Lily Nay, a ten-year-old girl from British Columbia with Down syndrome, just accomplished her summer goal – one that would be difficult for many individuals twice her age: she swam across one of the largest lakes in British Columbia.
At the age of six, Lily began taking swim lessons to combat low muscle tone, and soon began swimming on a daily basis.
When Ida Jenss moved from Germany to be Lily’s au pair in Kalso, British Columbia, the two began swimming together in Kootenay Lake each day as weather permitted. Though Lily was afraid of the size and depth of the lake at first, Ida soon had to stop her from swimming too far out from shore. They often started swimming at noon, continuing until dinner time! Shortly after arriving in Canada, Ida got the idea of swimming across the lake – and Lily wanted to join her.
The day of the swim
They decided to make the swim on September 3, after the busiest part of tourist season was over. A fishing boat took them to the narrower part of the lake, and they plunged into the chilly water to make the swim.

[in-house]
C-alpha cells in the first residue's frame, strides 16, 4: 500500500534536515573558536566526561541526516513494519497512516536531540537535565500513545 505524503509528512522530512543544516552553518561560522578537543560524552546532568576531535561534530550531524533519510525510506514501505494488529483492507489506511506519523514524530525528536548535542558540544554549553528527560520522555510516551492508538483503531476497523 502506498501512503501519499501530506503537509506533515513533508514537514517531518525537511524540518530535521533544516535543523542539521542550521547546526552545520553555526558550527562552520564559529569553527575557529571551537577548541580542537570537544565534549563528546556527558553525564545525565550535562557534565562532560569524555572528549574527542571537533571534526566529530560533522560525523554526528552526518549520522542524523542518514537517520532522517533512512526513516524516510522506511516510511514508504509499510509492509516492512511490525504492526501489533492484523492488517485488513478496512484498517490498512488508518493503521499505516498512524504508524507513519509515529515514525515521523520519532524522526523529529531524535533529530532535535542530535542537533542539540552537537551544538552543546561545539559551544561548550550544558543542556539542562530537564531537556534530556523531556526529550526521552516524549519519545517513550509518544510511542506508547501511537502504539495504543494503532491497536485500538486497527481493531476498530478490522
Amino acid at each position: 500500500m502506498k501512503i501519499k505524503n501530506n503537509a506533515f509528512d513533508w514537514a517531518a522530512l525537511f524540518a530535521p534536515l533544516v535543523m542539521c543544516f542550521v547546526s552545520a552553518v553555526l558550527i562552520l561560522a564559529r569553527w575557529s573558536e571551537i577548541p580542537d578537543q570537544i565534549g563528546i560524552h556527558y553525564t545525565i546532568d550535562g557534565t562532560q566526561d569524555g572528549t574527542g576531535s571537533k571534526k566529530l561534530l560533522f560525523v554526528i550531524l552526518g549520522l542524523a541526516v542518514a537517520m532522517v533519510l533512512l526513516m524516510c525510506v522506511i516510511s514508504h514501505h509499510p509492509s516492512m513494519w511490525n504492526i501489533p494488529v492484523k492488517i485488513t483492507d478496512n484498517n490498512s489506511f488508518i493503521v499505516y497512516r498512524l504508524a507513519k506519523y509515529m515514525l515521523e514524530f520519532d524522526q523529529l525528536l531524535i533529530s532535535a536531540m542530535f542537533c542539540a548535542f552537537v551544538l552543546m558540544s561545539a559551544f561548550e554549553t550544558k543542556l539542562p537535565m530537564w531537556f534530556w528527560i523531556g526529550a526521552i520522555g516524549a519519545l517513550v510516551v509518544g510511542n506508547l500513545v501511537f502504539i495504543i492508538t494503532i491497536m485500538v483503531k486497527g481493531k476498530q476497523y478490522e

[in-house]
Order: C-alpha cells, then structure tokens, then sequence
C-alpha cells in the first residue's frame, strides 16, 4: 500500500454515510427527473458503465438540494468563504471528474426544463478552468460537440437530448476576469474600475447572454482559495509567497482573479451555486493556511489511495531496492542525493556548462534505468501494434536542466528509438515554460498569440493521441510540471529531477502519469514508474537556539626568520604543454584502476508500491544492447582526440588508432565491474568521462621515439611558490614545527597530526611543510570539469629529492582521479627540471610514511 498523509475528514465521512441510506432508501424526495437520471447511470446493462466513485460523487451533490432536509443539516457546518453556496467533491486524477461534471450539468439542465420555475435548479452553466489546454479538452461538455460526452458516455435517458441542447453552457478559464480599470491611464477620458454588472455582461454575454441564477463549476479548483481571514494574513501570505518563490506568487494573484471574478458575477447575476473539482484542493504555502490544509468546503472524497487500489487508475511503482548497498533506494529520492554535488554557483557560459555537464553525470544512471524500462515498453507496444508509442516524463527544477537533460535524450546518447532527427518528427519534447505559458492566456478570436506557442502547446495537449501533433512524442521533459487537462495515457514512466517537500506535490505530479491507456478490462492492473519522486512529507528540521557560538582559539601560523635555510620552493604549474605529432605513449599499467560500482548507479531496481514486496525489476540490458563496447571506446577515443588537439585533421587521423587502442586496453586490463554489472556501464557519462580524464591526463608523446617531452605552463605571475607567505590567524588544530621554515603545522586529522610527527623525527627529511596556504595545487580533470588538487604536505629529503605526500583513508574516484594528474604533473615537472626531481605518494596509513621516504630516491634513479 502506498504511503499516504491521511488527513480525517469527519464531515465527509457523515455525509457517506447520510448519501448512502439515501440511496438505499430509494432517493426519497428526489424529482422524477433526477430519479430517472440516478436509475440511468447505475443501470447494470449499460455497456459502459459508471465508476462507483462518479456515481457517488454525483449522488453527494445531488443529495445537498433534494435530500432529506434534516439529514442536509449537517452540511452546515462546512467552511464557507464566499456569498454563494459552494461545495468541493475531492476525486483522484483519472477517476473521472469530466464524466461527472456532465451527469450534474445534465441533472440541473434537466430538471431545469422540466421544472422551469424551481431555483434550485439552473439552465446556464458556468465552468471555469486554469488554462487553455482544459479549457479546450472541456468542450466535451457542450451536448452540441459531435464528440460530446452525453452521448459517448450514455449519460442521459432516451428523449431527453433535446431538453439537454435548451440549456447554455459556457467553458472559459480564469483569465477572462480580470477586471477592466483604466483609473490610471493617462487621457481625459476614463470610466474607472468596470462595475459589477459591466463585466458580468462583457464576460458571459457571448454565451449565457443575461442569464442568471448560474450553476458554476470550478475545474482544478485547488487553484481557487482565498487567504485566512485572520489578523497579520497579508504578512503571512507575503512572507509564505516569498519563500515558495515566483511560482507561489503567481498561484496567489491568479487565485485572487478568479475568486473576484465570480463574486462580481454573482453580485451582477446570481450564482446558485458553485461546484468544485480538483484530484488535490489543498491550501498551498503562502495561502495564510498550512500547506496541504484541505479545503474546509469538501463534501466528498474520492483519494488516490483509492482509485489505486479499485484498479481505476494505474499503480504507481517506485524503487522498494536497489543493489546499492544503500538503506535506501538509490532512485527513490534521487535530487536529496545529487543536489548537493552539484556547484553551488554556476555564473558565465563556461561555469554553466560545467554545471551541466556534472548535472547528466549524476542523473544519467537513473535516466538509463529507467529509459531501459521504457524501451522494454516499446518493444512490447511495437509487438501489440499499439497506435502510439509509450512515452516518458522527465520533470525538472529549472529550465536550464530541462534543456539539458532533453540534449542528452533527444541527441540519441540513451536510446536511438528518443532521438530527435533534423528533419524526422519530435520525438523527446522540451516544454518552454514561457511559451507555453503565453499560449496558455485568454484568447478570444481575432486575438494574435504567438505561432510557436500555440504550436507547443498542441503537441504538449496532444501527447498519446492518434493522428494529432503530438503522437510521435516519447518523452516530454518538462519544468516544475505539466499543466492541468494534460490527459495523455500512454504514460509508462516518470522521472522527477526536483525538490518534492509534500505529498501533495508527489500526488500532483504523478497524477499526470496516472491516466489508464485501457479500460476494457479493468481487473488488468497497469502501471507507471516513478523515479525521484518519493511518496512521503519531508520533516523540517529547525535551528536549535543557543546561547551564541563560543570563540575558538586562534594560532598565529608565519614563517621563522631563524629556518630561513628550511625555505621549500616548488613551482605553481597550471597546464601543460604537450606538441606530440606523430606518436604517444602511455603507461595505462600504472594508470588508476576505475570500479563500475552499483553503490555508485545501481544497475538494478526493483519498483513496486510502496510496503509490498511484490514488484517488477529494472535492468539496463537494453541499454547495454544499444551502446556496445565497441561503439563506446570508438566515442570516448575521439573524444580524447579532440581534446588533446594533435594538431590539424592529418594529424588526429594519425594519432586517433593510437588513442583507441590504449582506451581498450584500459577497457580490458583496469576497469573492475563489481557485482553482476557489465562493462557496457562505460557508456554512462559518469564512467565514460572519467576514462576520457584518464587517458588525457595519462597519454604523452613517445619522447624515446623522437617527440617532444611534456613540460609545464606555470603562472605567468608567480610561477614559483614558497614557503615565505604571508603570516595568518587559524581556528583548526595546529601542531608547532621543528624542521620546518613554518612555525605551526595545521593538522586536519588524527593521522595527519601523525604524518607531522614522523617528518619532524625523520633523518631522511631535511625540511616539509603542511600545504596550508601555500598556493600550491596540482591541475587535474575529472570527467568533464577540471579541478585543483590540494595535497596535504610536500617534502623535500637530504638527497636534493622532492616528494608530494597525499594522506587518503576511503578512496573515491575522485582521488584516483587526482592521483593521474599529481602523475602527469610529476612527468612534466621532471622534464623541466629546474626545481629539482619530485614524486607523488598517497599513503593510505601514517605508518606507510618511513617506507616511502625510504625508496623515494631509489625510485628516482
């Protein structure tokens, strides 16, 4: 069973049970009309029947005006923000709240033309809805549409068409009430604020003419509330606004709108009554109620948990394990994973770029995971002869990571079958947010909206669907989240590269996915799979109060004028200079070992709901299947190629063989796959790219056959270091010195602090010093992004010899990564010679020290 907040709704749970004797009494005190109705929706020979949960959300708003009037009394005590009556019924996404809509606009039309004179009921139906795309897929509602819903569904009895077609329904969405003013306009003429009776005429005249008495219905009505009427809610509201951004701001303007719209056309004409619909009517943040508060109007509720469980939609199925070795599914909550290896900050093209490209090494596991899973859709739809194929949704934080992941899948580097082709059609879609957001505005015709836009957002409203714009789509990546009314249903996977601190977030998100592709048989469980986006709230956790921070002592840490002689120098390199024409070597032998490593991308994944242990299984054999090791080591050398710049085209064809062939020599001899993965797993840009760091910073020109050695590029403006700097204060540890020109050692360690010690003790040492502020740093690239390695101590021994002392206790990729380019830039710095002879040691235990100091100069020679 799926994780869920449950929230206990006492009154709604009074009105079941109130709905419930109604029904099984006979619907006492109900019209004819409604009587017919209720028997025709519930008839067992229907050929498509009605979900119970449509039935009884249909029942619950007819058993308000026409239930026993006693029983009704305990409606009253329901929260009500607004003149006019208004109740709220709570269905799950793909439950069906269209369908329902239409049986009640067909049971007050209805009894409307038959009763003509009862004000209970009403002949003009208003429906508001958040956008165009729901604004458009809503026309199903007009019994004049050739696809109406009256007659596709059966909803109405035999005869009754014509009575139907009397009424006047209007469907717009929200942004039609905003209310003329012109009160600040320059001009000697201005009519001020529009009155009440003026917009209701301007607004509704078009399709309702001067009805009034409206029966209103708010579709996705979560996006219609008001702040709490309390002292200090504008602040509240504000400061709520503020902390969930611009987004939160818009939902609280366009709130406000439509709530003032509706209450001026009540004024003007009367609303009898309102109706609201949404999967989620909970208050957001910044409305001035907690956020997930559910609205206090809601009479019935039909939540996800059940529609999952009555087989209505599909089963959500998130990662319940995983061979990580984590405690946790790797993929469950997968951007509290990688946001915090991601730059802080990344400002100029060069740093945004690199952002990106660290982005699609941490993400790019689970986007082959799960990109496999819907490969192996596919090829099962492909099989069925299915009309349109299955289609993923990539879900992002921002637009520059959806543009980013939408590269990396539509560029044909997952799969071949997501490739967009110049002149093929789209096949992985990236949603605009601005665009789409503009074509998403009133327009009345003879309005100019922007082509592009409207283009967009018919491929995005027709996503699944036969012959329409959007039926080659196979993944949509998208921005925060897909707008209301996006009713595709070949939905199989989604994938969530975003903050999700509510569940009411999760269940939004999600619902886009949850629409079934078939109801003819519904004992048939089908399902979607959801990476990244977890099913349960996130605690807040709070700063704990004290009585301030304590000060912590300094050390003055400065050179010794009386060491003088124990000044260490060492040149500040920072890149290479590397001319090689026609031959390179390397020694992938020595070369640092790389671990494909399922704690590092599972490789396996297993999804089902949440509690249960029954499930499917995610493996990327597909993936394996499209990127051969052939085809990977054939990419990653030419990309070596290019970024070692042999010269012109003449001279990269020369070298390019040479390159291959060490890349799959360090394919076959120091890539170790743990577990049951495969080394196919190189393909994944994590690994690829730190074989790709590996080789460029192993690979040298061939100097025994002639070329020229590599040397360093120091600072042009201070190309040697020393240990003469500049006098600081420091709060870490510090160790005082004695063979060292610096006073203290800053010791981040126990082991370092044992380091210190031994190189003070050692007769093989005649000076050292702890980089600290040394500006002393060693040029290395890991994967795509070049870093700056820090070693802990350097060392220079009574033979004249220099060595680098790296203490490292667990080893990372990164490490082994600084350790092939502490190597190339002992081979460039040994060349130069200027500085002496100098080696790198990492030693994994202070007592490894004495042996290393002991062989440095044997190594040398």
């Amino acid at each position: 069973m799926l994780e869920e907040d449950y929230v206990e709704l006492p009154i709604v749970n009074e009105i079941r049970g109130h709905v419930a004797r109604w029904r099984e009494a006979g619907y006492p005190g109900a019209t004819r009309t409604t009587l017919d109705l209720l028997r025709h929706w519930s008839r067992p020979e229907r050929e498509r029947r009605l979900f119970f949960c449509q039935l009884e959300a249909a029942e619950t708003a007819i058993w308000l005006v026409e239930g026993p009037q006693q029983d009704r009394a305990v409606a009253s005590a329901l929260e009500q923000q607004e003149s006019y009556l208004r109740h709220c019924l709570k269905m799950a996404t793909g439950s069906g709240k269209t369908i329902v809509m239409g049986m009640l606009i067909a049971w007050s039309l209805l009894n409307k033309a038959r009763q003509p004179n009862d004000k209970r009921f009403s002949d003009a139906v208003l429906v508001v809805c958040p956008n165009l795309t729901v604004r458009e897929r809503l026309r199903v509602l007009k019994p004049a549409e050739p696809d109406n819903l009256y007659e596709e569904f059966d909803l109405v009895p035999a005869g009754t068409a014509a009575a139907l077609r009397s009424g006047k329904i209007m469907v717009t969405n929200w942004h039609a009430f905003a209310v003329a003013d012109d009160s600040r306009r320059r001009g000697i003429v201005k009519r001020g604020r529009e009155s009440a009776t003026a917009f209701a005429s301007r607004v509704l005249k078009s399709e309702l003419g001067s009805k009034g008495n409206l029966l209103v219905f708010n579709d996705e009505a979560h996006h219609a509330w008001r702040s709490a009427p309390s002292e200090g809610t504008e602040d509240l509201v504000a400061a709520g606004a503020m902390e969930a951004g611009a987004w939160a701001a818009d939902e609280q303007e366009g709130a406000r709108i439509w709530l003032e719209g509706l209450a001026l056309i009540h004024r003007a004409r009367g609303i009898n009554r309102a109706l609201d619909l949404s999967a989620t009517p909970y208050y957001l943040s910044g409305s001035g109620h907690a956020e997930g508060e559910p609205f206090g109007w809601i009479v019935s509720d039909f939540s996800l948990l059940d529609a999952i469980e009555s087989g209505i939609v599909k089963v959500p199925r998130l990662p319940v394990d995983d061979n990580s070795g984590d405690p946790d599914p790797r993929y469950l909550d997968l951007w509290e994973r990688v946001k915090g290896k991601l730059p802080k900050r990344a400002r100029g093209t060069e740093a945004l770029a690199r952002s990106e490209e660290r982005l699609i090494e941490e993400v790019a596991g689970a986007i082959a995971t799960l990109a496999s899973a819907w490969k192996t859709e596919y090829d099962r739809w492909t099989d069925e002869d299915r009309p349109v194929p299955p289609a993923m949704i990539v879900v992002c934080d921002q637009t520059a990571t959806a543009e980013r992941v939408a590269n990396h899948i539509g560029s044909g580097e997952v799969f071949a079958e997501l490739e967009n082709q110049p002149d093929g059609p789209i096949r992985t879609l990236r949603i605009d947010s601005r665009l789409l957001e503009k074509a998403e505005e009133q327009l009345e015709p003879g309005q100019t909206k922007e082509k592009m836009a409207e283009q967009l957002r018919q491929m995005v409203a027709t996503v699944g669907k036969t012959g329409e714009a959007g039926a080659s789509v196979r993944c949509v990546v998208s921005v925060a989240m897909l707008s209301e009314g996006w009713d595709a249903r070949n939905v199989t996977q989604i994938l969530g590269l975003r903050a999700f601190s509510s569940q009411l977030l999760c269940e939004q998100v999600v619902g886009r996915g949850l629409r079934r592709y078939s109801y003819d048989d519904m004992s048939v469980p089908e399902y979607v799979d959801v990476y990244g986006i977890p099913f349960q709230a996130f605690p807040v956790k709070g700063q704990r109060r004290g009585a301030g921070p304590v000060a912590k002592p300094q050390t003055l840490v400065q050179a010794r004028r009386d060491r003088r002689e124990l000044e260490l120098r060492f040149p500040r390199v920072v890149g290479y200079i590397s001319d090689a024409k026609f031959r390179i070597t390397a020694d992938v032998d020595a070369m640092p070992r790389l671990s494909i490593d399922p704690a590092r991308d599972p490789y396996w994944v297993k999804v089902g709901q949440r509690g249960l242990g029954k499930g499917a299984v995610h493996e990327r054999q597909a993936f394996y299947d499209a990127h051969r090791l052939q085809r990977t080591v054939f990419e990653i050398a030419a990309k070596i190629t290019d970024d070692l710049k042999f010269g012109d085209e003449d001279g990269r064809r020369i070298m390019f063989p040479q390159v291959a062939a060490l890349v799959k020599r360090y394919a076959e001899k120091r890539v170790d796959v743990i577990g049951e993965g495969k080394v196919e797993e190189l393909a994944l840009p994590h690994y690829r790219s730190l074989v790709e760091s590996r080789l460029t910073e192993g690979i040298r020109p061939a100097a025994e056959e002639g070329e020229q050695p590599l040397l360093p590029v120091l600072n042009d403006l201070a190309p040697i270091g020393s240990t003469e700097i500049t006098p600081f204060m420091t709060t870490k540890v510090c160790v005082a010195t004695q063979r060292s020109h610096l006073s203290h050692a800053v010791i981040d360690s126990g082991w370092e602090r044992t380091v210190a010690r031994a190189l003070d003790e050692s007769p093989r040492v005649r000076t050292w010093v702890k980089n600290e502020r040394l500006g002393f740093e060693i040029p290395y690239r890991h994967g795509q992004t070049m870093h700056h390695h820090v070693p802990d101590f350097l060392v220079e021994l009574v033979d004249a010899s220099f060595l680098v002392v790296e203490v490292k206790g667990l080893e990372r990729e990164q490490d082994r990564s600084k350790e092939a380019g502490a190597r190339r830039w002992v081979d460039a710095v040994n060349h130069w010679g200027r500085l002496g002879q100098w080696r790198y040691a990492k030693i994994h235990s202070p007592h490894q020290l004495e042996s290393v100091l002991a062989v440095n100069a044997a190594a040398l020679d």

Ida encouraged Lily throughout the swim, promising her pizza when she finished. The two also took turns pretending to be a shark and chasing each other. As Lily neared the end of the swim, she began to lose heart, but she rallied as her friends cheered her on from the shore. Lily finished the swim in under an hour – a distance of 1.41 km (about 0.88 miles).
A little fish
Though she cannot swim herself, Lily’s mother Fiona is extremely proud of her daughter’s skill:
“She’s just like a little dolphin, a little fish.”
Lily remarked that the lake was “just a big pool.”
We’re proud of Lily and her awesome accomplishment!